And, two:

"Don't leave things lying around," said Friedman. Your desk is not a secure space. Just like you (hopefully) wouldn't leave your ATM card or a list of account passwords out in full view, don't think it's OK to leave sensitive documents or other personal items unsecured. Shred anything sensitive before it hits the trash or recycling bin.

Another CNBC source, networking expert Susan RoAne, says to maybe consider taking that pregnancy test at home, away from the gaping hole of vulnerability that is the office restroom trash can. (That's all well and good if you are the sort of person who could get through a day working on spreadsheets while wondering if you're knocked up. Let me know if you exist.)

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What this is all really about is the office grapevine: a looming threat to management, a crucial necessity to the lowly worker, and a source of endless fun for employees everywhere. Not telling those lowly workers about key changes and goals where they are putting in a solid 40-hour work week is also what makes the grapevine grow into the snarling monster beast it wants to be.

A piece from 2012 at Forbes by Holly Green explains that workplaces do it to themselves:

Poor communication is the best grapevine fertilizer

When you communicate with people consistently and frequently, they won't depend on the grapevine. But if you leave them in the dark on important information and individuals believe they can obtain fairly reliable facts from sources other than management, your grapevine will inevitably grow. And employees who spend time trying to find out what's going on generally don't produce at the highest level.

Rapid, accurate communication is especially important to younger employees who grew up with information at their fingertips. Accustomed to the instantaneous communication of the Internet, they feel left out when managers fail to answer their questions or get them up to speed on projects, changes, or organizational issues.

The informal grapevine can be just as much a liability as it is a way to climb up to the top. You need to know what the grapevine knows to cover your own ass, but knowing too much can work against you:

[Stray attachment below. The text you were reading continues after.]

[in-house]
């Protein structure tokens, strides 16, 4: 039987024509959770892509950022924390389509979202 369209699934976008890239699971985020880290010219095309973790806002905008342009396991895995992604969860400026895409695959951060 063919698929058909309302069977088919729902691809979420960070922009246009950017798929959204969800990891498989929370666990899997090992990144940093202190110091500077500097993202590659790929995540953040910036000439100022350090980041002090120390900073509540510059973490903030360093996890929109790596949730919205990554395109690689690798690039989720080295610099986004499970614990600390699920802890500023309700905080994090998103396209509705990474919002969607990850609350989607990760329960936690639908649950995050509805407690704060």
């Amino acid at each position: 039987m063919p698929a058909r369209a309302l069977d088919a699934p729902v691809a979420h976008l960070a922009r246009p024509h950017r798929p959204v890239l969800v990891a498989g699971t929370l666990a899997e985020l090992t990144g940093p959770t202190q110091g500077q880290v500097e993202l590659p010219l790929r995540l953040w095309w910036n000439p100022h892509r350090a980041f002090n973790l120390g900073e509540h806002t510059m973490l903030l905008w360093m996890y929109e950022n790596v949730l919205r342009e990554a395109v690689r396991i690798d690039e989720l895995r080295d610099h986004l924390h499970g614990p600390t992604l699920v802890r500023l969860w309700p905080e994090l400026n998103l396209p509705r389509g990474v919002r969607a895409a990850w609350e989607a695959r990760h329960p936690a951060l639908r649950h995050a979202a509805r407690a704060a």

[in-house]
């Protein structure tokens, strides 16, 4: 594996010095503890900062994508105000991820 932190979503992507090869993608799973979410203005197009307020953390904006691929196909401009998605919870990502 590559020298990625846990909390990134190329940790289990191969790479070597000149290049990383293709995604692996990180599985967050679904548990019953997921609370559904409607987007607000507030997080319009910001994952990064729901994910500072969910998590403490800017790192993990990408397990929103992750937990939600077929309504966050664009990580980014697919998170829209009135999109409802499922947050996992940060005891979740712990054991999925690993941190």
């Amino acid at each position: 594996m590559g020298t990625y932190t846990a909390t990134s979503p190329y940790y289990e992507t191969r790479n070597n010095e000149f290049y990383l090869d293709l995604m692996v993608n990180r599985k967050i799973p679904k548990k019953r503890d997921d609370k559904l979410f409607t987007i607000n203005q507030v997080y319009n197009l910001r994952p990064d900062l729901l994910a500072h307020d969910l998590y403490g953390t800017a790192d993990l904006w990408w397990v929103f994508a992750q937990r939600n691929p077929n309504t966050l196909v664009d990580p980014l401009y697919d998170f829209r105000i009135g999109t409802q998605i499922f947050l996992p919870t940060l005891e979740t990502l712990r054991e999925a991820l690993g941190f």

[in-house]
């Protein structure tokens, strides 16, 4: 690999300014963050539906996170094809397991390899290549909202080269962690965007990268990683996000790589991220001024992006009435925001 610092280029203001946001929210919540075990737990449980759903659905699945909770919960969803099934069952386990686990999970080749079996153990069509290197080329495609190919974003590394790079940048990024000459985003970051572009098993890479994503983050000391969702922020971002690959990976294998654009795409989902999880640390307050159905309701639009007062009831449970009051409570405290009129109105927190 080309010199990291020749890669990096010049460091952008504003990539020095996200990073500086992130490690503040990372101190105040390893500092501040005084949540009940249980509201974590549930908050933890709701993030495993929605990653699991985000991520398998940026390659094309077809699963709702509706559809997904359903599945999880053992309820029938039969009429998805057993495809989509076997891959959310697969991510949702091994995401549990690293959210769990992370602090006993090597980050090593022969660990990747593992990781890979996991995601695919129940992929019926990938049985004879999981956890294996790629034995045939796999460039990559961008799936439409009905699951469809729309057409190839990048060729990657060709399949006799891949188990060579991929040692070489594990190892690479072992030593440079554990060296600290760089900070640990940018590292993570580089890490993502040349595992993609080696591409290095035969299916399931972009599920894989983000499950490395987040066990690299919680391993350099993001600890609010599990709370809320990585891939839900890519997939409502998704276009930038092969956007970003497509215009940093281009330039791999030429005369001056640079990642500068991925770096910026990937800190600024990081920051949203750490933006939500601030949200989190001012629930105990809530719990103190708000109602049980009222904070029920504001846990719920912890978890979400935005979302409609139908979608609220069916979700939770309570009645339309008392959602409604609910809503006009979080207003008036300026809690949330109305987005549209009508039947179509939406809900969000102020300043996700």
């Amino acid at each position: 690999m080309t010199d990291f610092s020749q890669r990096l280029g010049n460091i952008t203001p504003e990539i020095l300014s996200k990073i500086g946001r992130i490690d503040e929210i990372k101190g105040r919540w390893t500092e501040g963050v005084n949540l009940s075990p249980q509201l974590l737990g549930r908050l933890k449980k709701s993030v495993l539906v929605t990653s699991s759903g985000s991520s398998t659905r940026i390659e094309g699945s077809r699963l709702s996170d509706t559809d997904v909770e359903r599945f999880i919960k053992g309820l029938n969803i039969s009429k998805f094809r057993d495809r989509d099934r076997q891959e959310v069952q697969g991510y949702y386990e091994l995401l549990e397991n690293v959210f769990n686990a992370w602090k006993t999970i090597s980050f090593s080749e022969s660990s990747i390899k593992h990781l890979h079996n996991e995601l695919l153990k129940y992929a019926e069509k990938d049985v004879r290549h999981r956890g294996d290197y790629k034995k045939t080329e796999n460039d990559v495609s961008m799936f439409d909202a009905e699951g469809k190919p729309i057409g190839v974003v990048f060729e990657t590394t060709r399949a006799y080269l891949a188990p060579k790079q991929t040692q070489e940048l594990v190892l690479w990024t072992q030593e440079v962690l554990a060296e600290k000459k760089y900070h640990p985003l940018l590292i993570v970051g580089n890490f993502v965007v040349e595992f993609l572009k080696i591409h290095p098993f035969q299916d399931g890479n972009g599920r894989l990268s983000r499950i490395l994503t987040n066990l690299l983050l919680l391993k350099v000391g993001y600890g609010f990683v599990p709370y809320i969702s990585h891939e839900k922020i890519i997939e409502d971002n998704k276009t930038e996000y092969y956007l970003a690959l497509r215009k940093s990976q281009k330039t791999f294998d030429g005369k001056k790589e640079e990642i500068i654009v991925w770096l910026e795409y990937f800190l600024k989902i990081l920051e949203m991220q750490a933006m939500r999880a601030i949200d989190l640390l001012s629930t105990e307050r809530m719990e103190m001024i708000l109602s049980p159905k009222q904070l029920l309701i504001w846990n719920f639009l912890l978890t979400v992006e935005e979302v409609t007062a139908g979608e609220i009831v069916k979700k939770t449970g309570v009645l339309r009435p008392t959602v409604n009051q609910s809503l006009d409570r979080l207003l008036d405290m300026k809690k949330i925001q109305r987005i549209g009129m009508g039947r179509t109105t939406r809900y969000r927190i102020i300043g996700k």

Grapevines give you insight into the participants' character

You can gain useful insights into how a grapevine works by watching the employees who feed into it. It's easy to identify the most enthusiastic participants because over time information can be traced back to them. Even if they are reasonably productive, avoid blindly trusting these workers and placing them in positions of influence.

Oh, but they already have a position of influence—it just isn't compensated by title or salary. Back in the CNBC piece, Grant talks to RoAne more about how important it is to straddle this sort of dichotomy:

"The smart person in the workplace is as nice to the people in support roles as they are to everyone else," said RoAne. Not only can that make colleagues less inclined to gossip about you, it can also keep you in the loop on must-know information. For example, you might get a head's up about those planned layoffs, she said.

As for higher-ups who want to manage the flow of information, most advice tends toward being more transparent, not less. At Forbes, Green writes that the more challenged, appreciated, accountable, and included people are in the mission of a workplace, the less they need the grapevine or want to feed it. All you have to do is make people feel important, and necessary, and they will work hard for you and not against you.

The thing to remember is, again, to shut up—always try to shut up more—but to also realize and accept that there is no pesticide strong enough to destroy the human need for gossip, intel, and embarrassingly sensitive information. After all, the Sony hacks were probably an inside job from a disgruntled former employee who knew far too much, and was considered far too little. Look how that turned out. No one is safe, so play nice.

Illustration by Tara Jacoby.